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djohns
Re: What is this pipe?
djohns

Uh Oh . Could it be ?

goldhiller
Re: What is this pipe?
goldhiller
djohns wrote:

Uh Oh . Could it be ?

Are you a cigar smoker, perhaps?

If so...I got one for ya. :D

Blake
Re: What is this pipe?
Blake

You can see in the picture that the pipe had a no hub coupling in place, if the neoprene seal is still intact you can replace the stainless steel band and clamps with the band and clamps from a new no hub coupling. You can buy a new no hub coupling and torque wrench at Lowes for around $20.

remedialmofo
Re: What is this pipe?
remedialmofo
Blake wrote:

You can buy a new no hub coupling and torque wrench at Lowes for around $20.

Ideal makes a decent tee handled torque wrench specifically for no hub couplings for around 80 USD The color wrench is matched to the color of band on their shield. I seriously doubt any Lowes or Home Depot will carry this since it is a specialty tool available for professional plumbers. So it would be best to temporarily seal it and call in a professional to properly torque in a HD no hub coupling http://www.stant.com/no-hub/downloads/NoHubTorqueWrenchFlyer.pdf And you will not find a heavy duty coupling at any big box store!

Blake
Re: What is this pipe?
Blake

Lowes does sell a 60 inch pound T-handle torque wrench for $9.96 and they also sell American Valve no hub couplings.

havanagranite
Re: What is this pipe?
havanagranite

and absolutly none of the plumbers on the job use that specialty wrench around here. try to sell them one for which they have long used a simple socket wrench and they will probally laugh you off the job site as very impractical and wasteful. there are always people who try to complicate jobs by coming up with specialty tools that sell for a high price and try to make it sound like if you don't use that specific tool then you are substandard and unprofessional. but the truth lies in that a craftsman skilled and trained in their trade can tell when the clamp is tight simply by seeing the rubber just starting to come up through the slots in the clamp. keep screwing the clamp tight and it busts, not enough and it leaks. not rocket science regardless of what some try to make it seem.

canuk
Re: What is this pipe?
canuk

Torque wrench ????
Yep ... plenty of trades folks walk around with a torque wrench.:rolleyes:
.... and the last time I saw a plumber or electrician use a torque wrench to set a fastener was ... ummm ... never.

remedialmofo
Re: What is this pipe?
remedialmofo
havanagranite wrote:

and absolutly none of the plumbers on the job use that specialty wrench around here. try to sell them one for which they have long used a simple socket wrench and they will probally laugh you off the job site as very impractical and wasteful. there are always people who try to complicate jobs by coming up with specialty tools that sell for a high price and try to make it sound like if you don't use that specific tool then you are substandard and unprofessional. but the truth lies in that a craftsman skilled and trained in their trade can tell when the clamp is tight simply by seeing the rubber just starting to come up through the slots in the clamp. keep screwing the clamp tight and it busts, not enough and it leaks. not rocket science regardless of what some try to make it seem.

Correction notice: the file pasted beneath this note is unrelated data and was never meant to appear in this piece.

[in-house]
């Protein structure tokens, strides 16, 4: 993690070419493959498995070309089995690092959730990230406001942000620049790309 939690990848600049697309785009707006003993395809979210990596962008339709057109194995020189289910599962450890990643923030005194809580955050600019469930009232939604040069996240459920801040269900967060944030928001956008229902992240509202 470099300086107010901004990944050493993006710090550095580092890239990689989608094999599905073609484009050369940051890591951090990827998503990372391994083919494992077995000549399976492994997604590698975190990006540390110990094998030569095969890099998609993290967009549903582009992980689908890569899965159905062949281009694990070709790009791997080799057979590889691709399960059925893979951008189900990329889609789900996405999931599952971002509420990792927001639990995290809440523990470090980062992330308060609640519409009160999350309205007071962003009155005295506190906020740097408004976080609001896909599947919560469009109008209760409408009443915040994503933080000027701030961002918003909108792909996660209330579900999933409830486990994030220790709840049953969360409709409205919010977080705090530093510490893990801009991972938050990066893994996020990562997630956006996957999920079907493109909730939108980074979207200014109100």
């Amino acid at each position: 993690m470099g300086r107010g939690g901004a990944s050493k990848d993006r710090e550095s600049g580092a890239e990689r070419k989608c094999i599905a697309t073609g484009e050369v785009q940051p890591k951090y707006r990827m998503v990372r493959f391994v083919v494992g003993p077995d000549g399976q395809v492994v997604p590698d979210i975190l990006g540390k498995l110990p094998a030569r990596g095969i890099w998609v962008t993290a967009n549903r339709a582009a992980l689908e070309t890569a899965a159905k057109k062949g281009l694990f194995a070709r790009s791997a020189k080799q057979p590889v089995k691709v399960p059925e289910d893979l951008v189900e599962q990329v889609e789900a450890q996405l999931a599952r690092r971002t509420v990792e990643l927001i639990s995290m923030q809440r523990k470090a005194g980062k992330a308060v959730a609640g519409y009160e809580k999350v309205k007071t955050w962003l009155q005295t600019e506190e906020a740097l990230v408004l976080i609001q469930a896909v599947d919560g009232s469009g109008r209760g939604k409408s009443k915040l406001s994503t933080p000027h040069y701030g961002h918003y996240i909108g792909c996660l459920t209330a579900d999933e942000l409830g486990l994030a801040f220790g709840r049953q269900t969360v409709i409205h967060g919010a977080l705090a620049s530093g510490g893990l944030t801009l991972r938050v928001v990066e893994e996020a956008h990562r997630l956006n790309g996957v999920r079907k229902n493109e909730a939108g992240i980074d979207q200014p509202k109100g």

You are right I couldn't possibly imagine everybody and their mother walking around with these torque wrenches. But in my opinion I would not allow anybody to guesstimate how tight they have it in inch pounds. The manufacturer calls for a certain amount in inch pounds not guesstimated inch pounds. You think I would let you or anybody else for that matter touch the internal components of my motor without torque wrenches. I would imagine you and the others mount rims on your cars without the use of torque wrenches too. And yes this is comparing apples to oranges but plumping repairs can cost just as much in damage as automotive repairs. But ya to each is own so continue what you do in your trade as if this conversation never took place.

remedialmofo
Re: What is this pipe?
remedialmofo
canuk wrote:

Torque wrench ????
Yep ... plenty of trades folks walk around with a torque wrench.:rolleyes:
.... and the last time I saw a plumber or electrician use a torque wrench to set a fastener was ... ummm ... never.

What I was getting at was the fact that there is to much at stake with plumbing and electrical work. It is just my opinion that the basic run of the mill do it yourselfer should leave these two trades to the professional. Sure if some guy or girl wants to play around under the sink by all means.:)My father paid a guy to put a cleanout right outside the house. Several years later when I moved in. I thought long and hard as to why the most gigantic pecan tree in my neighborhood had died. I had an assumption and went digging by the cleanout that was put in about 30ft from the tree. What I had found was that not only did the guy not find the buried cast cleanout but simply hammered a hole in the clay pipe and set a 4" PVC pipe right on top. Well the massive sewer leeching from all the crack clay gave that beautiful pecan tree all the dookie it could drink.:mad:

ed21
Re: What is this pipe?
ed21

A plumber with a torque wrench? I'm just glad when they don't start a fire sweating tubing. :)
My Daddy was a plumber so don't take offense.;)

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